Fiat Chrysler Automobiles accused of using emissions cheat devices…
The Environmental Protection Agency has accused FCA of using emissions cheat devices in its 3.0-litre turbo-diesels since 2014.
THE EPA IS BACK on the war path and this time FCA is in its sights with the Agency claiming FCA installed emissions cheat devices in its 3.0-litre turbo-diesel engines, which were used in both Dodge RAM and Jeep Grand Cherokee.
“EPA issued a notice of violation to Fiat Chrysler Automobiles N.V. and FCA US LLC (collectively FCA) for alleged violations of the Clean Air Act for installing and failing to disclose engine management software in certain light-duty diesel vehicles sold in the United States. The undisclosed software results in increased emissions of nitrogen oxides (NOx),” the statement read.
“The FCA software affects the way the NOx control system operates, resulting in higher NOx emission levels from these vehicles than from vehicles with properly operating emission controls,” the EPA statement continued.
“The Clean Air Act requires vehicle manufacturers to demonstrate to EPA through a certification process that their products meet applicable federal emission standards to control air pollution. As part of the certification process, automakers are required to disclose and explain any software, known as auxiliary emission control devices, that can alter how a vehicle emits air pollution. FCA did not disclose the existence of auxiliary emission control devices to EPA in its applications for certificates of conformity for model year 2014, 2015 and 2016 Jeep Grand Cherokees and Dodge Ram 1500’s, despite being aware that such a disclosure was mandatory. By failing to disclose this software and then selling vehicles that contained it, FCA violated important provisions of the Clean Air Act,” the EPA said.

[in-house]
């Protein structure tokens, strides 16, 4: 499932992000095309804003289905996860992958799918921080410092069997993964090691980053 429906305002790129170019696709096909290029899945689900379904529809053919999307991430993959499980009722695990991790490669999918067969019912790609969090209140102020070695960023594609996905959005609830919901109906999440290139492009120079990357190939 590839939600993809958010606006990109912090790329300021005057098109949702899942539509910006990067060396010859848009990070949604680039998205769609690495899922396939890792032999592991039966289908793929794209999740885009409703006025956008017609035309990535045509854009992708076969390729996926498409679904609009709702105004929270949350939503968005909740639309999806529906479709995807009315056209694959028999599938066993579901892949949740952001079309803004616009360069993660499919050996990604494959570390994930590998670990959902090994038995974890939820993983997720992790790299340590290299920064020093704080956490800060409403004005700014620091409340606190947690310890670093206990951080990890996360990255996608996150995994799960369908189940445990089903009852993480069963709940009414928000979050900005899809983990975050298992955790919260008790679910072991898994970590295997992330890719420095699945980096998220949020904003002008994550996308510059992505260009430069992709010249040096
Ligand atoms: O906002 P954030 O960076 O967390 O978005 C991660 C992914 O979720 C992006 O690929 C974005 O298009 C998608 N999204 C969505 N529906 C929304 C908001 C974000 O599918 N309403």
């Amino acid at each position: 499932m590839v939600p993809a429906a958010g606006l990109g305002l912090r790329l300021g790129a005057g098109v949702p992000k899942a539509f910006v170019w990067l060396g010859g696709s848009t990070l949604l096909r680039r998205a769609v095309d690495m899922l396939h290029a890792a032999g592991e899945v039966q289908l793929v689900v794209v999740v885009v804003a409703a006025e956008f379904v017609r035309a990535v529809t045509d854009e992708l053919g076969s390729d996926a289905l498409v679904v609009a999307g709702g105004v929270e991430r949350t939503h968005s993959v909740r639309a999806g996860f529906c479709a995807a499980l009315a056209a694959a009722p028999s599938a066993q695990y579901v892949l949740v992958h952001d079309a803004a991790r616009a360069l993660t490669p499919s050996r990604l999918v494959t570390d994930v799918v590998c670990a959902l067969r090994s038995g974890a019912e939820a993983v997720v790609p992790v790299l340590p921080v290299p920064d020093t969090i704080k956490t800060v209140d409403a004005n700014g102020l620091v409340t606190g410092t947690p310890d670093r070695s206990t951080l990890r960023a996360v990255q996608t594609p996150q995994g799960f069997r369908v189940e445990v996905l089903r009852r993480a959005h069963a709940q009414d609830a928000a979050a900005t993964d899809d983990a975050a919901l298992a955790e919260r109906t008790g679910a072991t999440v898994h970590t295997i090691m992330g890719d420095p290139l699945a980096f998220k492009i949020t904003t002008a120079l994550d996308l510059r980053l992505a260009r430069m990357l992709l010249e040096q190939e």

In response to the EPA’s allegations, FCA issued a statement to the media saying: “FCA US is disappointed that the EPA has chosen to issue a notice of violation with respect to the emissions control technology employed in the company’s 2014-16 model year light-duty 3.0-litre diesel engines.
“FCA US looks forward to the opportunity to meet with the EPA’s enforcement division and representatives of the new administration to demonstrate that FCA US’s emissions control strategies are properly justified and thus are not ‘defeat devices; under applicable regulations and to resolve this matter expeditiously.
“FCA US has spent months providing voluminous information in response to requests from EPA and other governmental authorities and has sought to explain its emissions control technology to EPA representatives. FCA US has proposed a number of actions to address EPA’s concerns, including developing extensive software changes to our emissions control strategies that could be implemented in these vehicles immediately to further improve emissions performance.”